Name given to the twelve constellations that the ecliptic crosses - actually it crosses a thirteenth, Ophiuchus, but this is traditionally excluded from the list. Because the ecliptic lies in the general plane of the solar system, the Sun and planets seem to move through the Zodiacal constellations.
A traditional mnemonic:
The Ram, the Bull, the Heavenly Twins, And next' the Crab, the Lion shines, The Virgin and the Scales. The Scorpion, Archer, and the Goat, The Man who holds the Watering Pot, And Fish with glittering scales.
The "tropical" zodiacal dates (those that divide the zodiac starting with the vernal equinox) are used primarily in the United States and western Europe. The "sidereal" dates (those that divide the zodiac starting with the alignment of the Sun with a distant star in Aries) are used everywhere else.
Even people who don't know anything about constellations have heard about the constellations (signs) of the Zodiac in an astrological context.
The astronomers/astrologers (originally the observations and magic/religious applications were made by the same people), tried to use the movements of the night sky with divinatory purposes. Some of these applications where founded on correspondence between practical knowledge and celestial observations (for example, the relationship between solar position and stellar positions depends on the season, which has practical implications for agriculture), some others completely unfounded.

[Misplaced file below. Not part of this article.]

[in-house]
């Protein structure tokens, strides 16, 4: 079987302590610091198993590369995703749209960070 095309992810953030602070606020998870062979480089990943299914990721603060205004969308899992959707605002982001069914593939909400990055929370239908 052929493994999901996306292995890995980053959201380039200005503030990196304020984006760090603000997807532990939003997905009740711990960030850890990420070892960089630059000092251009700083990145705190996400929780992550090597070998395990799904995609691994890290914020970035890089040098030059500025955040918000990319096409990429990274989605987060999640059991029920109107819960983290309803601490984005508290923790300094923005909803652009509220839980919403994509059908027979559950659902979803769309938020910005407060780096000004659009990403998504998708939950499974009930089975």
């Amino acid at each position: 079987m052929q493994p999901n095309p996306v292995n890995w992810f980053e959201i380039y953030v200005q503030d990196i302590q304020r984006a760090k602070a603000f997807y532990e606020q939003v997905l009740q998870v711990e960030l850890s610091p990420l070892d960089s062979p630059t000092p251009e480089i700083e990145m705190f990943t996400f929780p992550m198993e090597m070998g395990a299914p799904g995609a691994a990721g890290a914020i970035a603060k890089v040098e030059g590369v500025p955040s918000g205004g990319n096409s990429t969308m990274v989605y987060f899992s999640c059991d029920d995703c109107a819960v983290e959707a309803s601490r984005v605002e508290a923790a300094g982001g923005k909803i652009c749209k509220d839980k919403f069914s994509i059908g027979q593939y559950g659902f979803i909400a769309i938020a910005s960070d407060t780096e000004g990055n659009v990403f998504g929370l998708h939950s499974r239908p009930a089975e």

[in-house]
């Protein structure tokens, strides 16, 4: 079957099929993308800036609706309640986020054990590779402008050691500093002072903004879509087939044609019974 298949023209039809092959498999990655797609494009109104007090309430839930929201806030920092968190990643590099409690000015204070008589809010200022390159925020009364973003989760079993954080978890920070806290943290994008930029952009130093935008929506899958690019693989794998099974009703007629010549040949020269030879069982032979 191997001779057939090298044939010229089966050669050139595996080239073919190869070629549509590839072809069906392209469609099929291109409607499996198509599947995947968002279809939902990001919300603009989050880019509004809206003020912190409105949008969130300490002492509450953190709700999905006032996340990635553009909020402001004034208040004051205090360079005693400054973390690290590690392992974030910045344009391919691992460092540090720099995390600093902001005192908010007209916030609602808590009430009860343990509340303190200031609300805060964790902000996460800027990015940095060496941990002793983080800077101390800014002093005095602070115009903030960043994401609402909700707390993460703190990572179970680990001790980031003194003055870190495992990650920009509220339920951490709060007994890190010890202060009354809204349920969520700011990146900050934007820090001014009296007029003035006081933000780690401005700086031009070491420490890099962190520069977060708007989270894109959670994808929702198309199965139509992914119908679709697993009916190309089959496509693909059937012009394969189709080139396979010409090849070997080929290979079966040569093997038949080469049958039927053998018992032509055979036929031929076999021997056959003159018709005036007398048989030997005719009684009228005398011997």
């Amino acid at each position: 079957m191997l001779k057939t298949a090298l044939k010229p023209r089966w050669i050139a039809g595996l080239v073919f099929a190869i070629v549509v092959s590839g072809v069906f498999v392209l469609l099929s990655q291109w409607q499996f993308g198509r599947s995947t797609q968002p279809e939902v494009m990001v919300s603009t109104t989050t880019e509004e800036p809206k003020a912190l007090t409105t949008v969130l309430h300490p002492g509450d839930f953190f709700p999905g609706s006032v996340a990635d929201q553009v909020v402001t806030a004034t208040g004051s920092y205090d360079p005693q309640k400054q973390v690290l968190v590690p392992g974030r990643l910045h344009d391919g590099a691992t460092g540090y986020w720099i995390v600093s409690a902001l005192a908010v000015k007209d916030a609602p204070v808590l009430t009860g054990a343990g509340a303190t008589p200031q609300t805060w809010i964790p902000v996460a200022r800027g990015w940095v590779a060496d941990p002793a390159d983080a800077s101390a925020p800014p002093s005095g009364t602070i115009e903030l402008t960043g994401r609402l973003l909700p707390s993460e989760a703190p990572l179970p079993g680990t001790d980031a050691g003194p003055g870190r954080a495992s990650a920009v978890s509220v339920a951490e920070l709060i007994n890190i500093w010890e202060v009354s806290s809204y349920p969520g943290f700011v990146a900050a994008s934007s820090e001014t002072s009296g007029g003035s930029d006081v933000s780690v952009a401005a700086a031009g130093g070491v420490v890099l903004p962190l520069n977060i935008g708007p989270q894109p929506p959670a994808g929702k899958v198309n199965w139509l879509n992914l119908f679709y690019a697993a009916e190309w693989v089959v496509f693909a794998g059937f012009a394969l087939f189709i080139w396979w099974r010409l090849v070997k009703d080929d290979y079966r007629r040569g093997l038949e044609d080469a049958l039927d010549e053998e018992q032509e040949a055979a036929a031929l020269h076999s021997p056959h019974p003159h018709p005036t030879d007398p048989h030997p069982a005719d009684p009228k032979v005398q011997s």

The "sign" under which a person is born, used to depend on the apparent position of the sun relative to the position of the houses of the Zodiac, the constellations on the ecliptic, on his/her birthdate. But because of the precession of the Equinox over the last three thousand years or so, the "signs" are out of phase with the real position of the sun by about a month. Some modern astrologers attempt to take this into account in drawing astrological charts.
The idea of astrological birth sign is that the person would have some characteristics of the arbitrary shape that the ancients identified with a group of stars; so, for example, a "Libra" (the scales) will be balanced and stable. Also, as mentioned in the main article, the planets are found near the ecliptic, and by consequence, in the zodiac. The position of a planet relative to a particular constellation would have a consequence on the life of a person born under not only under that "sign", but also on one with a different birth sign. For example: A person may be born on, say, June 1st. This is near the center of the sign of Gemini, and so Gemini would be his birth sign. Any planets also observed to be within the 30 degrees of sky occupied at its center by Gemini, would be said to have a particularly strong effect on the destiny and personality of the person. If, at the same time, other planets are seen to be within other signs of the zodiac, then their effects would be felt on the portions of a person's life "ruled" by that sign. Significance is also imputed to the angular positions of planets and signs relative to each other at the moment of a birth or other significant event.
Modern astrology tries to dress itself with the garments of real science, using computers and in some cases adding more recently found planets and other objects to make its evaluations and predictions. However, astrology should be regarded as an entertainment (or in the best of cases an art) - one that is followed by millions of people worldwide.